• Elimination of non-value adding activities and achievement of cost savings in the long run.
  • Adaptation to change that enables growth of new businesses.
  • Creation of product differentiation on the basis of cycle time.
  • Achievement of satisfaction for employees as work becomes more meaningful.
  • Empowerment of employees resulting in swift decision making.
  • Improvement of efficiency, for example, reduced time to market, providing quicker response to customers.
  • Improvement in efficiency bringing about an increase in effectiveness, for example, delivering higher quality.

The following tangible benefits that improve the competitive positioning of firms have been reported:

  • Reduction in product development time by 40-60 per cent
  • Reduction in response time by 40-60 per cent
  • Reduction in lead time by 70-90 per cent
  • Reduction in unit cost by 15-25 per cent
  • Reduction in inventory and other related costs by 60-80 per cent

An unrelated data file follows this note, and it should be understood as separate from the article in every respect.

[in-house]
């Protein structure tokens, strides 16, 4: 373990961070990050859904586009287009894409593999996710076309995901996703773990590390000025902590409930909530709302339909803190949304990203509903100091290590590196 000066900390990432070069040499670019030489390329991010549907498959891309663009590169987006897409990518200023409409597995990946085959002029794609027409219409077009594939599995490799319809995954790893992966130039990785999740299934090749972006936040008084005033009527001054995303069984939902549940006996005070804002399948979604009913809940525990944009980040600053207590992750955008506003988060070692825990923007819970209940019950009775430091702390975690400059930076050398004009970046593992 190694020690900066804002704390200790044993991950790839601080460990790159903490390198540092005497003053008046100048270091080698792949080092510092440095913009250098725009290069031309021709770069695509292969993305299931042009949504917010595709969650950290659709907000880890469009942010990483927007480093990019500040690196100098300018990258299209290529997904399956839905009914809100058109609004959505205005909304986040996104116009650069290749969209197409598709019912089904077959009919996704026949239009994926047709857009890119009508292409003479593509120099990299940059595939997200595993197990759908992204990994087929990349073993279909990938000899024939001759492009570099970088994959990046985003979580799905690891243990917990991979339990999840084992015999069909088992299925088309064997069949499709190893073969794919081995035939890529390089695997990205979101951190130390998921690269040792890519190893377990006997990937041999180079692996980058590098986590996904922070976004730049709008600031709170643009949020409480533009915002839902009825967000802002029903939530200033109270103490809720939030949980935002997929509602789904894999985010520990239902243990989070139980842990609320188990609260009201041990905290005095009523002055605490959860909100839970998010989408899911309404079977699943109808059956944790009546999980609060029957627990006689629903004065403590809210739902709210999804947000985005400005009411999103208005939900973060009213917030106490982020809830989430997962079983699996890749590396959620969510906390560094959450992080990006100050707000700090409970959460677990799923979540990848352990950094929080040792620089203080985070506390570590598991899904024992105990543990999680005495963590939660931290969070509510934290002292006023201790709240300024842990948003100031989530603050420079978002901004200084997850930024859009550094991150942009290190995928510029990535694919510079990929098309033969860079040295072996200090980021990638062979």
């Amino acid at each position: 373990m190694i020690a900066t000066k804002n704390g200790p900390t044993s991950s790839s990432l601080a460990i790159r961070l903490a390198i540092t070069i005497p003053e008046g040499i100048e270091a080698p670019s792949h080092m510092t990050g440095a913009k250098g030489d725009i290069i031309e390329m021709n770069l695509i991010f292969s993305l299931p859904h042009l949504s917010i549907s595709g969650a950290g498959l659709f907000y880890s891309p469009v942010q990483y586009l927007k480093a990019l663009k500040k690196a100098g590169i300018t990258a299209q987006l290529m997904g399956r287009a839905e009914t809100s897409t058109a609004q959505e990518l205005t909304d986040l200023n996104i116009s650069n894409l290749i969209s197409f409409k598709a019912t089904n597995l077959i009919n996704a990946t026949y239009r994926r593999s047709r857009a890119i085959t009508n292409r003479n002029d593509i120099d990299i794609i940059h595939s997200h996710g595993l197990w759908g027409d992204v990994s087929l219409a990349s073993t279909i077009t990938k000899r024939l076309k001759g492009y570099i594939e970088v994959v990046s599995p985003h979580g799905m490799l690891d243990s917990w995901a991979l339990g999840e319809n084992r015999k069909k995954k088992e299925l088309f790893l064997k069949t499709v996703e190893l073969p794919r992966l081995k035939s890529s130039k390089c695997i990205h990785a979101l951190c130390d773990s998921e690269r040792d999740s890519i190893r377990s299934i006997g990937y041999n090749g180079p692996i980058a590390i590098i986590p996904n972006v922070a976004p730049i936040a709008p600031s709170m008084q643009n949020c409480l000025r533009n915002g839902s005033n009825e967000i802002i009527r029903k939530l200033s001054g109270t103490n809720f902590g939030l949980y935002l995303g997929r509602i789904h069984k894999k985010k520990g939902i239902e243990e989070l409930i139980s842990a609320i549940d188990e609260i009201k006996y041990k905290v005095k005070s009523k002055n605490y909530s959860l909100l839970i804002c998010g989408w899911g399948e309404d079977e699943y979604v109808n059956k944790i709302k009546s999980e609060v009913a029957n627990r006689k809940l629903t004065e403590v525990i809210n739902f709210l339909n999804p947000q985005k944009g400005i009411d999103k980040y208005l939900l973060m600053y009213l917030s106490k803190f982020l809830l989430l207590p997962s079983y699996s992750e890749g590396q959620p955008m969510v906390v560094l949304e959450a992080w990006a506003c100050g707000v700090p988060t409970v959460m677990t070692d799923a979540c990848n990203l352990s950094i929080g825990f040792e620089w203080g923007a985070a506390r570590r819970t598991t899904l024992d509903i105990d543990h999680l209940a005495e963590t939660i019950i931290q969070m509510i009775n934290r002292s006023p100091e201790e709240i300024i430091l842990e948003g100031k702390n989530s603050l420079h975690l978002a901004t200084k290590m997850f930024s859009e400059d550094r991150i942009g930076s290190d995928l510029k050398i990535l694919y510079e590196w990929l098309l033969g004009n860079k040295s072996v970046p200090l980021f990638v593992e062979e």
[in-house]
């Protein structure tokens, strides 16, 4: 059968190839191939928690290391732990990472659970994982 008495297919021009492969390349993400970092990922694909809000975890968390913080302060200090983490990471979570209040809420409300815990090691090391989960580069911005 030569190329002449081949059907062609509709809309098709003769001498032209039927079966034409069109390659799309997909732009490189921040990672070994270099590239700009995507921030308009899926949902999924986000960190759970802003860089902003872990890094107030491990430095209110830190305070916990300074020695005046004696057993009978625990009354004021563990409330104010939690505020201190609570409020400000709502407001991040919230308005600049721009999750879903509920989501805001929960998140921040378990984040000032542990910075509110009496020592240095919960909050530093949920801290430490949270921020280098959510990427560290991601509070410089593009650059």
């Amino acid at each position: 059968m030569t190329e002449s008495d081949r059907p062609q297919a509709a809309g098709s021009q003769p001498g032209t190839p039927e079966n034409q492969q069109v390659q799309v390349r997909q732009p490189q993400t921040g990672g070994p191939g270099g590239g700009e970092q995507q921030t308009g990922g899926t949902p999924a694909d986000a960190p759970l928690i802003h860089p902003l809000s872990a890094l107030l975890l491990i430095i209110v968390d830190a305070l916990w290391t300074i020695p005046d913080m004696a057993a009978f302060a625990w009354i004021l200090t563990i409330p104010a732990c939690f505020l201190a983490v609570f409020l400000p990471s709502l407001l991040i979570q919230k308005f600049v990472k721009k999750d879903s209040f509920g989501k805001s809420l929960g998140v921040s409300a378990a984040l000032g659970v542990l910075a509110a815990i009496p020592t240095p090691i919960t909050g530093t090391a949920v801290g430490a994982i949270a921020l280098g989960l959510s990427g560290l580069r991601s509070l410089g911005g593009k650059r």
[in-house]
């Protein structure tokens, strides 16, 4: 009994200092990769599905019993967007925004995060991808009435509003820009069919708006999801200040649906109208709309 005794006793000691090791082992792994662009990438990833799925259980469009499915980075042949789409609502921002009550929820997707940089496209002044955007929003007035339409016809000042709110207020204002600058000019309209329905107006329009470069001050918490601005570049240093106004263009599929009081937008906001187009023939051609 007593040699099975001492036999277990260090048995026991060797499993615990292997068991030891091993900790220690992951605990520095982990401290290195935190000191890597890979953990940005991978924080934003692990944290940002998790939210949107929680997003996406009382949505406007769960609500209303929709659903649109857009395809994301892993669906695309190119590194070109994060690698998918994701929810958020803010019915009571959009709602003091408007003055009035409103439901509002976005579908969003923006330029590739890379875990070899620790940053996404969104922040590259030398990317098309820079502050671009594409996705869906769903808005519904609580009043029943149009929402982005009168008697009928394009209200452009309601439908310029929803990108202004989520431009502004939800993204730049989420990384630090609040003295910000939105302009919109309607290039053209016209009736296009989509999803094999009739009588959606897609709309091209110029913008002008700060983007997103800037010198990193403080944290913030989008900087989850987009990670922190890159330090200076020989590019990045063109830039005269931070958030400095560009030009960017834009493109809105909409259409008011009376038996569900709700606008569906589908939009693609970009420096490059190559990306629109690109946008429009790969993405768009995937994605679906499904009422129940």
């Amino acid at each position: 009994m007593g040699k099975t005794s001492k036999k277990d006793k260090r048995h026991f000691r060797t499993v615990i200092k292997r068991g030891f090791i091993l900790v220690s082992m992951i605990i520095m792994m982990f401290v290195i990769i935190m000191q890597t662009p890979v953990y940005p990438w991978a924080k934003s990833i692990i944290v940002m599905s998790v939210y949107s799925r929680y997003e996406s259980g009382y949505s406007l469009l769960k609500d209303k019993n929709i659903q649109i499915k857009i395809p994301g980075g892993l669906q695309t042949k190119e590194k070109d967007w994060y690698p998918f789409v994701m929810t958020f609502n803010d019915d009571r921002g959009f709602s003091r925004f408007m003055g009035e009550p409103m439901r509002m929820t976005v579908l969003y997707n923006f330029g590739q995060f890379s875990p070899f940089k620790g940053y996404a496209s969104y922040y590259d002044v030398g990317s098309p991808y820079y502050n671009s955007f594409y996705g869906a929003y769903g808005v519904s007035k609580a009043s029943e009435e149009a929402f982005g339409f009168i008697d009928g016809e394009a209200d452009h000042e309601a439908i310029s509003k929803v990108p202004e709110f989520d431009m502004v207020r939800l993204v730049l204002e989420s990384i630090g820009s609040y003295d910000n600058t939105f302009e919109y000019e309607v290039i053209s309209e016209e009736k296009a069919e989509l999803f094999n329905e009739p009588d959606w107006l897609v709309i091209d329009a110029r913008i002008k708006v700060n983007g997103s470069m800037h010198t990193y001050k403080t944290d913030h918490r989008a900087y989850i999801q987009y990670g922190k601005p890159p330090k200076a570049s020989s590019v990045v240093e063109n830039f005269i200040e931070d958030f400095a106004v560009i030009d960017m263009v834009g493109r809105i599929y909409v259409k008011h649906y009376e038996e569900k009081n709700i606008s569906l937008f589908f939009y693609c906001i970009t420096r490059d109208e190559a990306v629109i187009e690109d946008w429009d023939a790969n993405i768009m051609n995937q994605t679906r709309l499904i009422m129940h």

As many as 65 per cent of Fortune 500 companies claimed to have initiated re-engineering efforts by 1993. According to Taco Bell, BPR directly lead to a 22 per cent growth in revenues because of the focus on activities that bring value to the customer. Re-engineering at Ford Motor Company improved its invoice processing systems so that the task was accomplished by 75 per cent fewer people and more accurate financial information was produced as a result. At IBM Credit Corporation, a credit insurance process that used to take two weeks to complete now took just four hours with a 100-fold increase in productivity.

Some of the famous success stories of BPR are Walmart, Hewlett-Packard, Singapore National Library Board and IBM. Walmart reduced restocking from six weeks to 36 hours; Hewlett Packard’s assembly time for server computers touched a new low of four minutes. Singapore National Library Board improved its operation efficiency drastically. The strategic advantages of BPR (before and after implementation) are given in Table 12.1.3 Box 12.2 dis­cusses the applications of BPR at HCL.